Cruise Day 1: Steak on the Ocean

A steamboat on the Mississippi River.
Sailing down the mighty Mississip.

I will always remember this trip as the vacation where I got up stupidly early nearly every morning. For someone who enjoys his sleep, especially while on vacation, this was very odd behavior. The morning we were set to get on the ship, I was up at 6:00, skulking around our hotel room, trying not to wake a sleeping Kathleen.

She eventually awoke, and we attempted to grab a quick bite before heading to the port. Unfortunately, the breakfast offerings at the Hilton tended to fall in the pre-made sandwich or unappetizing packaged food department, so we decided to hit the streets in hopes of finding something tastier. This turned out to be a tough task, as we didn’t want to do a full sit down restaurant, opting to save both time and belly room for our time on the ship.

We wandered by a McDonald’s, which I feel bad admitting, as we were in basically food nirvana in New Orleans—but it checked the box of being quick. I know, we should have walked to Café du Monde for beignets, but in my defense, that would have been a bit of a walk from the Hilton. No worries though, we consumed enough beignets upon our return to New Orleans to feed a small army.

Kathleen ate a surprisingly good chicken biscuit at the McDonalds, and we continue to joke—when we remember all the great food we had on vacation—we should remember the excellent chicken biscuits at the New Orleans McDonald’s. Side note: now, three plus years after this trip, you can now find the chicken biscuit on McDonalds’ menus nation-wide—enjoy, America.


Authentic southern breakfast consumed, we went back to our hotel to grab our luggage and walk over to the port. I booked the room at the Hilton specifically because walking to the port was supposed to be easy from this hotel. Unfortunately, I neglected to read about exactly how to accomplish this, thinking that the folks at the hotel would be happy to tell me how to get there. Well, I was wrong.

The people at the Hilton were, in a word, terrible. When we asked, both at the check in desk and at the concierge, no one would tell us how to walk over to the port. Instead, they said things like “you don’t want to do that,” “you have all that luggage,” “it’s a SUPER long walk with no sidewalks and you’ll have to go through multiple fences,” and “just get a cab.” This was surprising, and annoying.

Not wanting to mess around, we opted to just get in a cab, but I resented the Hilton people pushing us in that direction, especially after we paid $8 per person for a ride that was literally three minutes long, and that looked to be easily walkable! The people at the Hilton obviously have some incentive going with the cab drivers to funnel business to them. Needless to say, we don’t intend on staying with them again, but if you do, be sure to find some directions on walking to the port yourself, and don’t rely on getting any help from the Hilton staff.

Luckily, that was the only problem we had that morning. Embarkation was the easiest we’ve ever had. We arrived to the port around 11:00, and after about 15-20 minutes to get through the security line, we were able to walk straight to the check in counter with no wait. What’s more, after checking in, we were able to proceed directly on to the ship with no wait at all. We were on the ship and exploring by 11:30.


We entered on deck 7 and took a brief seat near the atrium bar so Kathleen could send some texts to family and friends letting them know we were leaving. For myself, I prefer to just ghost, so I gleefully turned my phone to airplane mode and enjoyed listening to the gentleman playing piano as Kathleen composed her final missives.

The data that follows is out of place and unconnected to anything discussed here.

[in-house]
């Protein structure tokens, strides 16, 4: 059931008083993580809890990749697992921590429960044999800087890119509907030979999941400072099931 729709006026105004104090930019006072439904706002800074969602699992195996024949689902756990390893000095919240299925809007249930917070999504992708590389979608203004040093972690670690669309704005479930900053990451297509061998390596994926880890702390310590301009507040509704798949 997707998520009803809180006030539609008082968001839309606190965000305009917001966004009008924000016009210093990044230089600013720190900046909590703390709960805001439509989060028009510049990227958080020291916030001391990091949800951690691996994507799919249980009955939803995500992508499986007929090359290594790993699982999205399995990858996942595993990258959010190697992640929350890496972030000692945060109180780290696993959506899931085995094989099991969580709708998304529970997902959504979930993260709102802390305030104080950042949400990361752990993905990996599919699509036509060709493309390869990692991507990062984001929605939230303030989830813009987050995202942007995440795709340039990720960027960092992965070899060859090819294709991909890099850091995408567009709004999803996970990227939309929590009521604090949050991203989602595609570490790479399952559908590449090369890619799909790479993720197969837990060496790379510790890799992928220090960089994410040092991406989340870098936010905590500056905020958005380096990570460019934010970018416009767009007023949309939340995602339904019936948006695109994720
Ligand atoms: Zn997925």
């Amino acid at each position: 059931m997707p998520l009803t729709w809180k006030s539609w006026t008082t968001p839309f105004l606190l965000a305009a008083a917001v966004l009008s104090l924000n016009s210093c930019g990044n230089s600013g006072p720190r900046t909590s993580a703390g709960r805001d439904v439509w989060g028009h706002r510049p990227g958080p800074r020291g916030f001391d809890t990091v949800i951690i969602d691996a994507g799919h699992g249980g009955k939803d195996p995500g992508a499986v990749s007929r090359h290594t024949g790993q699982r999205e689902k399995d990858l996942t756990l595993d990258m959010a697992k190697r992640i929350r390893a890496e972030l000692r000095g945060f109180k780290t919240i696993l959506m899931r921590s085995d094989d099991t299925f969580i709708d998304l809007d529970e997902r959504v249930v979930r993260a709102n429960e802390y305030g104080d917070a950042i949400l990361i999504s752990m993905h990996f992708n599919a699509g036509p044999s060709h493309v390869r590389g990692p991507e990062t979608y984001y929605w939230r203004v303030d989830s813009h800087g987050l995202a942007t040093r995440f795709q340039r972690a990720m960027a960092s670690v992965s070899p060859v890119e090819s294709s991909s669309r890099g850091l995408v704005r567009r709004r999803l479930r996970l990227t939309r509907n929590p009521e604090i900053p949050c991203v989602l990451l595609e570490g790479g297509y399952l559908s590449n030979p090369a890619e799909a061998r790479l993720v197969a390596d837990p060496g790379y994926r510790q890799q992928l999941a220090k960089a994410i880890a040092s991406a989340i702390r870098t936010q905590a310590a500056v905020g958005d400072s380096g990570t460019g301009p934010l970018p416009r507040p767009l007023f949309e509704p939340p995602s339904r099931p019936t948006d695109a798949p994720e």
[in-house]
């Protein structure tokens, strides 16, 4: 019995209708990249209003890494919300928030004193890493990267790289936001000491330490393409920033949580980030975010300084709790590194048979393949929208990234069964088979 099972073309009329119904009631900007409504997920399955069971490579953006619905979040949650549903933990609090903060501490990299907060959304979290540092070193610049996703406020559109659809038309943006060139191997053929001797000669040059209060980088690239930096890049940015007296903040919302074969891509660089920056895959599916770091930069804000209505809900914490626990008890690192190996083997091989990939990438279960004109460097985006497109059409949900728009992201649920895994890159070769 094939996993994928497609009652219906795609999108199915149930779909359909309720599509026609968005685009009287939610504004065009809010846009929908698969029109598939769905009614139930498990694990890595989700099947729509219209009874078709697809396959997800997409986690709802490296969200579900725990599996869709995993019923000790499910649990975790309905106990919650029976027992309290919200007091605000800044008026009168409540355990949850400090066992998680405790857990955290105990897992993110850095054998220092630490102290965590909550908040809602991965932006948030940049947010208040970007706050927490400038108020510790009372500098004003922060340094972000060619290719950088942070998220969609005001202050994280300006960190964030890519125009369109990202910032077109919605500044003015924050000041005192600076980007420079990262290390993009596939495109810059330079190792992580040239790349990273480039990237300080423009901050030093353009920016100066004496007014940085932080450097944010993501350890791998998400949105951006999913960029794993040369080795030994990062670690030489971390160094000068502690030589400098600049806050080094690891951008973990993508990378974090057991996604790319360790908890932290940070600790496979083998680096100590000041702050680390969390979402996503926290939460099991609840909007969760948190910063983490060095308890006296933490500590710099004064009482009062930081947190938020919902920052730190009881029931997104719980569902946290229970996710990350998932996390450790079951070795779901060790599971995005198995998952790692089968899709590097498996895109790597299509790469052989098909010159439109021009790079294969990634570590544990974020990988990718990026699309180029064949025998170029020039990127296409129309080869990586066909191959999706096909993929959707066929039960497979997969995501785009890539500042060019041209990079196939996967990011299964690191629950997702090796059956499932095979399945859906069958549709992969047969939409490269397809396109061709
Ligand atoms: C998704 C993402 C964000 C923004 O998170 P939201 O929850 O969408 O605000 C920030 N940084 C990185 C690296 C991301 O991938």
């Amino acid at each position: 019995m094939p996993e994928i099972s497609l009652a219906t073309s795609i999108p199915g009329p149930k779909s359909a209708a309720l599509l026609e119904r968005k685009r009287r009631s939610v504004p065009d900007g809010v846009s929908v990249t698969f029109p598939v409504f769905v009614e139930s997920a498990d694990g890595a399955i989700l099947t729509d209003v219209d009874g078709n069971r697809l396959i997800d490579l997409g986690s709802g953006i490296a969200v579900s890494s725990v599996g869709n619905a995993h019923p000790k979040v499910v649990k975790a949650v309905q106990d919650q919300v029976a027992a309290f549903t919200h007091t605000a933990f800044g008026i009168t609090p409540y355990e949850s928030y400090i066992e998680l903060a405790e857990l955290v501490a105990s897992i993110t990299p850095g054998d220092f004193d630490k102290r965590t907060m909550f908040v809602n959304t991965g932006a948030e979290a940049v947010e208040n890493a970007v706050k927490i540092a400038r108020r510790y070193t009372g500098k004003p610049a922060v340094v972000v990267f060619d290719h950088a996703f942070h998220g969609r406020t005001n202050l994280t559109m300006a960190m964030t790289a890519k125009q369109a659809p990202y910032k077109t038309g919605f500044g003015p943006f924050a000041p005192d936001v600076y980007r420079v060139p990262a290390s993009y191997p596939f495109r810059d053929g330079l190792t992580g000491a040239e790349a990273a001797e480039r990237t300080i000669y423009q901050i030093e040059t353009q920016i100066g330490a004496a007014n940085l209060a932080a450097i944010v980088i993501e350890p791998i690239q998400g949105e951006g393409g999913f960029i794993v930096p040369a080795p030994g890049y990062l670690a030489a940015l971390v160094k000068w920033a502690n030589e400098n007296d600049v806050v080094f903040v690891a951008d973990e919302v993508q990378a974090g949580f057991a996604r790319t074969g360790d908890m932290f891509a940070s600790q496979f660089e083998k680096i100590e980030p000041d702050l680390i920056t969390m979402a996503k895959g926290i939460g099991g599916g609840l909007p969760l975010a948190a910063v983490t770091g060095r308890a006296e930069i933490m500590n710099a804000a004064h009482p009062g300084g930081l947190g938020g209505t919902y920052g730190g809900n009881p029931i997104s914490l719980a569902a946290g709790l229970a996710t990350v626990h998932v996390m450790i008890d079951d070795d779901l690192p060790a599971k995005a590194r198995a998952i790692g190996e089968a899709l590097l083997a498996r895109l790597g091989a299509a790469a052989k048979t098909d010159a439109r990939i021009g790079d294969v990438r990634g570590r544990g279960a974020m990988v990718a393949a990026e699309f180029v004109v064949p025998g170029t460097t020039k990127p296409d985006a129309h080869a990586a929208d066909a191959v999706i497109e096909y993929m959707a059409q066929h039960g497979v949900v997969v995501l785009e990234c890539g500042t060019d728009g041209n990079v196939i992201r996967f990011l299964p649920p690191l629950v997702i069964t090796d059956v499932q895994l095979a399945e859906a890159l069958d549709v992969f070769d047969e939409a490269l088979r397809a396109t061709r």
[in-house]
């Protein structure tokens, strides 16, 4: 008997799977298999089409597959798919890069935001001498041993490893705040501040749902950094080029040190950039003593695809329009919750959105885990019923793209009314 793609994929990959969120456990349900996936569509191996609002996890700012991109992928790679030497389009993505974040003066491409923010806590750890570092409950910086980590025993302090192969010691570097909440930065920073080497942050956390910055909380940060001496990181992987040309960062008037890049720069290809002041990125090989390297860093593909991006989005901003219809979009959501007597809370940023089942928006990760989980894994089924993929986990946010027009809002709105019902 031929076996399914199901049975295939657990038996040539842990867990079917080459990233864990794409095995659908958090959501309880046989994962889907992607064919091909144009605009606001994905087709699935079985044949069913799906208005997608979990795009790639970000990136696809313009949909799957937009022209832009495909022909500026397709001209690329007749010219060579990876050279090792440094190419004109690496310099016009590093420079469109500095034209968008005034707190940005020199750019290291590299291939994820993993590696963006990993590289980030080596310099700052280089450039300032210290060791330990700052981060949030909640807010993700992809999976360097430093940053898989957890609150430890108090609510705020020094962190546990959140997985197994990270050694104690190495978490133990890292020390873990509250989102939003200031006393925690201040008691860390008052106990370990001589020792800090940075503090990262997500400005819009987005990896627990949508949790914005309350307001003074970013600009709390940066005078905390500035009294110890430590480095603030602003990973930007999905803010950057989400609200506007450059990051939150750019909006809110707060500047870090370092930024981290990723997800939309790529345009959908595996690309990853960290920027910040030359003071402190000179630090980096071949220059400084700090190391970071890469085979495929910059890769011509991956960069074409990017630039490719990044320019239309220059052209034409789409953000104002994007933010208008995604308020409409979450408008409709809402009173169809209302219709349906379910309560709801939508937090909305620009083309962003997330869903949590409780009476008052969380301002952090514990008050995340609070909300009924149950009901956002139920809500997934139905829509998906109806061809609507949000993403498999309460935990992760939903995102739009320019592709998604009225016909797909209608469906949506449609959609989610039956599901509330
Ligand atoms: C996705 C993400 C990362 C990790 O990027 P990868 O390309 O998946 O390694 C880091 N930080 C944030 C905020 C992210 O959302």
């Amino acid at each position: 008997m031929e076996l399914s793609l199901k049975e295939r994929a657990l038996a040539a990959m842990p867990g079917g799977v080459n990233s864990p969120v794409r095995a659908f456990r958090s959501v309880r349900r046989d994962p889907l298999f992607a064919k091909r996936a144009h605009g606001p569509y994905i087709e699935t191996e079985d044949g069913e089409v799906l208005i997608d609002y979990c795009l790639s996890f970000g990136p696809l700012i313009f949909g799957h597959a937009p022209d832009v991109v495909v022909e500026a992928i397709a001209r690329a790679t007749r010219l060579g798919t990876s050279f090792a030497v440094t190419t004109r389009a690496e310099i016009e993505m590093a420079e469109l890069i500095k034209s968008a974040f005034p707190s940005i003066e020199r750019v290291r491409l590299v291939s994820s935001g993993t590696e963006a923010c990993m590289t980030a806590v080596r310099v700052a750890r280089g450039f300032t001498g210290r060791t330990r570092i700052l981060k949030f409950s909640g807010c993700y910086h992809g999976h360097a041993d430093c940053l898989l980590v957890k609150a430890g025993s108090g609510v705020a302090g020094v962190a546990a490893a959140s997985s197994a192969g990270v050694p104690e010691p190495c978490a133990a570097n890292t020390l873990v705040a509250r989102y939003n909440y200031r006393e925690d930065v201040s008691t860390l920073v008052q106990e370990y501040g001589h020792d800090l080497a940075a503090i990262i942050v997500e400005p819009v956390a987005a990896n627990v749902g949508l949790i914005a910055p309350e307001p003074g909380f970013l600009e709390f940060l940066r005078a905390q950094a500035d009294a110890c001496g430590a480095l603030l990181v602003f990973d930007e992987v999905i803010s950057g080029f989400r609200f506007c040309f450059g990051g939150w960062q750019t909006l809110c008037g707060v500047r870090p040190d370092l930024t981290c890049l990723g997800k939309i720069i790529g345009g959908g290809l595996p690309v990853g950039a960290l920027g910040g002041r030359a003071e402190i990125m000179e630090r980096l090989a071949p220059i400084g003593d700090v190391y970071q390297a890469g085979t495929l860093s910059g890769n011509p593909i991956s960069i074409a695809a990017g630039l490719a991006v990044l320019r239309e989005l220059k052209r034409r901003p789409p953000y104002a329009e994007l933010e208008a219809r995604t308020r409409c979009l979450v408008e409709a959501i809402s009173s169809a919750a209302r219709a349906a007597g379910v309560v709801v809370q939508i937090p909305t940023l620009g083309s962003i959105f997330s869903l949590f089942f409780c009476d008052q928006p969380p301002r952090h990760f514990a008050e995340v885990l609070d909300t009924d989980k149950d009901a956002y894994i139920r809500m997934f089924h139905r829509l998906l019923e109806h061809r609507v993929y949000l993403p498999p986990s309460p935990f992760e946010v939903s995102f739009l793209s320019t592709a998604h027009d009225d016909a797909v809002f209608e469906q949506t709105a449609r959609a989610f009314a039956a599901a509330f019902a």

Since we’d feasted on chicken biscuits not too long ago, we decided to skip the buffet and instead went off to explore the ship. We walked through decks 6 through 8, checking out many of the spots where we’d be hanging out over the next week.

We eventually made it up to the pool deck on deck 12, and we decided to grab our first drink of the cruise. We made our way up to Bimini Grill, which is on deck 13 and which sports a cool view of the pool deck and, when at sea, a nice bird’s eye view of the ocean. You have to walk up what feels like a hundred steps to get up there, but the exercise helps work off all the calories you consume.

We took a seat and grabbed drinks—a Mango Meltdown for Kathleen, and a strawberry daiquiri for me. I like scotch and beer as much as the next guy, but something about being on a cruise turns me in to a fruity-drink addict, and my number one choice in that family of drinks is the daiquiri. We felt very content—listening to the band play down by the pool and sipping our drinks under a breezy blue sky.


They announced that staterooms were ready at about 1:30, so we immediately headed down to check out our room. I was particularly excited because this was to be our first cruise in a balcony cabin.

We’d initially booked an interior midship on deck 8, but following advice I read on Cruise Critic, I called the NCL upsell department a few times before our cruise, hoping to score an upgrade to a balcony cabin. I was not overly hopeful that I’d be able to upgrade, as there were no available balcony cabins for several weeks prior to the cruise. However, something must have opened up, because when I called three days prior to the cruise, I was able to upgrade to a midship balcony on deck 9 for an additional $150 per person. I was very excited, as that price for a balcony cabin was about half of what balconies were going for over the last few months. Note: in the years since this cruise, NCL has moved to a bidding system for cabin upgrades.

We were in cabin 9602, which was midship on the port side. When we got to the cabin, however, neither of our keys would open the door. We went up to guest services, where there was quite the line, but they were able to fix the issue very quickly once we made it up to the desk.

We finally made it to our cabin, which was great. We immediately plopped in our balcony chairs, only to get nice wet butts. They must have recently cleaned the balconies, and the chairs were still a bit damp. Pro tip: check your balcony chair for dryness before cavalierly placing yourself in one, and avoid the wet-bottom blues.